Nigeria $1 million cash
Norway $1.54 million in relief supplies
Qatar $100 million cash
Republic of Korea $30 million cash and in-kind donations
Saudi Arabia $5 million from Aramco, $250,000 from Agfund
Singapore 3 helicopters
Sri Lanka $25,000 cash
Taiwan $2 million cash, medical supplies
Thailand Forensic experts, blankets and food
UAE $100 million cash
UK MREs
Venezuela Up to $1 million

Source: State Department

May. 15 2008 12:01 PM
Gene

Other countries DID give help during Katrina. The administration refused about $800 million in medical, technical and food aid. More administration bungling.

CREW (Citizens for responsibility and Ethics in Washington) investigated the offers of foreign aid from, among other countries and agencies, the UAE, China, Greece and Poland.

"Of $454 million in cash that was pledged by more than 150 countries and foreign organizations, only $126 million from 40 donors was actually received. The biggest gifts were from the United Arab Emirates ($100 million); China and Bahrain ($5 million each); South Korea ($3.8 million) and Taiwan ($2 million)."

http://news.newamericamedia.org/news/view_article.html?article_id=8ed6b1bc57fa11e648fee9b7d49da616

May. 15 2008 11:58 AM
barry from Manhattan

Guns Blazing??
What are you talking about?
Just drop the stuff off
Helicopter it in from the ocean side.
Deliver it and leave, if they want to shoot it out with well armed UN troops then blast em.

Collateral Damage that may never happen....what about all the folk who die today because of your looking away.

Let em riot?
They just did that and got murdered for their trouble.

Who will Lead?

May. 15 2008 11:56 AM
barry from Manhattan

No body died in New Orleans from lack of clean water to drink.
I know the Feds dragged their ass on New Orleans but the fault of the poor planning falls squarley on the shoulders of the City and the State.
Every single person knew that the day would come when the levee would break yet they were amazingly/stunningly unprepared.
The state and city squandered and stole federal funds for years. There is a lot of corruption in the US but Louisiana is way up there,"talk about good ole boy"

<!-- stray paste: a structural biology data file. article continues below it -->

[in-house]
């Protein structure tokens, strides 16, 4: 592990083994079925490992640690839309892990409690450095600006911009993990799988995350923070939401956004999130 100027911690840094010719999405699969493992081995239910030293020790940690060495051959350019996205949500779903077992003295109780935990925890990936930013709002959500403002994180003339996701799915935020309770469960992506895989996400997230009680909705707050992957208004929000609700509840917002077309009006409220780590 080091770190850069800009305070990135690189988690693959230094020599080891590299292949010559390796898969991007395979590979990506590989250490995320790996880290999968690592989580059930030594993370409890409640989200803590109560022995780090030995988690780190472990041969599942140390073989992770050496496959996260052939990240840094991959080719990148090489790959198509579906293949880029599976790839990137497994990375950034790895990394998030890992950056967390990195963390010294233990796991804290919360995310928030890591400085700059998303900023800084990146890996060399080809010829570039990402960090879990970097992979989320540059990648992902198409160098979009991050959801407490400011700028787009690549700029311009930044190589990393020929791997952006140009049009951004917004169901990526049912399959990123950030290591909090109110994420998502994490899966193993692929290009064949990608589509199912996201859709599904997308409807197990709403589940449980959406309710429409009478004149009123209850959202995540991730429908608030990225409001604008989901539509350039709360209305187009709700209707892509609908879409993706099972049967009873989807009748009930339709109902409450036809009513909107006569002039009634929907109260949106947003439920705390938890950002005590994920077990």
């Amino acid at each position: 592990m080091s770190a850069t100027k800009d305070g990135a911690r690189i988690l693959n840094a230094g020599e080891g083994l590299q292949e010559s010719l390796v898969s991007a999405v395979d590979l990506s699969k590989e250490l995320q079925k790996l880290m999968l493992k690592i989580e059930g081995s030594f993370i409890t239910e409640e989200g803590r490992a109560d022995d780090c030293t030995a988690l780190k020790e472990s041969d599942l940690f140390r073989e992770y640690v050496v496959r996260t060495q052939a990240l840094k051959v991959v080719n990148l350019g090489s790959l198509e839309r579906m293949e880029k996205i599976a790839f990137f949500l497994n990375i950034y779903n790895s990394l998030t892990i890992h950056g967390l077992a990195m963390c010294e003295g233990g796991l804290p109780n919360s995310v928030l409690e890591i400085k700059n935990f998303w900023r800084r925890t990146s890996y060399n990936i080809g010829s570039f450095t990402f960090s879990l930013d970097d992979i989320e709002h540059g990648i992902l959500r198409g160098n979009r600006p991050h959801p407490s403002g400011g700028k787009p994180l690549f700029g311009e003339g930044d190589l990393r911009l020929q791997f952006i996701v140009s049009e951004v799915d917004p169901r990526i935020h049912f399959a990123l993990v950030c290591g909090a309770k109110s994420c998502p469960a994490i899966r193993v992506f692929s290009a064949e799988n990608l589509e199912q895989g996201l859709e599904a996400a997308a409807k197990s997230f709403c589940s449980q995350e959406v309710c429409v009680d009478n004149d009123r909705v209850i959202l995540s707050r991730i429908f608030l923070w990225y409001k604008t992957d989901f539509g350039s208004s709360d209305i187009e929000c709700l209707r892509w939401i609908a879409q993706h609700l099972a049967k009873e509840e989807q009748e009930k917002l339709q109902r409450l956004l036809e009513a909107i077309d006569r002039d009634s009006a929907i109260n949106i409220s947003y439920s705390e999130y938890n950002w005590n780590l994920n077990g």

The state of Louisiana is still blocking Federal funds that belongs to home owners.

May. 15 2008 11:50 AM
scnex from harlem

it is interesting that you here about the responsibilities of other countries, yet as a evacuee of new orleans I would have to say where was the tonnage of supplies, like water when my fellow citizens were dying? where is the international community here...

I need not talk about the media polarizing the color line.....

May. 15 2008 11:28 AM
Baby from Forest Hills

Still a lot of problems in Darfur!!

May. 15 2008 11:23 AM
michael winslow from INWOOD

So what you're saying is for the UN to go into Burma with guns a blazing to make sure the Burmese government provides aid to their people?

This is a disaster!

So what do you say to the starving women, children and men who get killed in the collateral damage?

Please.

What about DARFUR? I guess everything is ok there now.

If Burma doesn't want to help their people then their people die.

When Bush turned his back on New Orleans would want the UN to storm the gulf coast?

Of course not.

So what do you do?

You let the people of Burma riot!

May. 15 2008 11:22 AM
barry from Manhattan

Wow! The silence it deafening
Is it the fundraising or what?

May. 15 2008 11:19 AM
barry from Manhattan

I wonder what would Obama do, or what will he do when he is President. Because you can be sure that situations like this will come up again and again.
Who will Lead?

May. 15 2008 11:18 AM
barry from Manhattan

Another test of the UN, but guess what? China will block it.
This will take a coalition of the willing to just do it because it is the right thing.
Who will lead?

May. 15 2008 11:16 AM
barry from Manhattan

There is no excuse for the UN not pressing to evoke the "right to protect"
I believe it was Daniel Shore who tried to blame the piss poor handling of the Iraq war on the lack of Will in International Community to intervene in The Burma Fiasco.
Stop pointing fingers at Iraq and do the right thing.
Which in this case is just override the Junta in Burma and deliver aid.

May. 15 2008 11:13 AM
Baby from Forest Hills

Because they were paid to.

May. 15 2008 11:04 AM
michael winslow from INWOOD

Why did the US State Department remove China from the list of world's worst human rights violators?

May. 15 2008 11:00 AM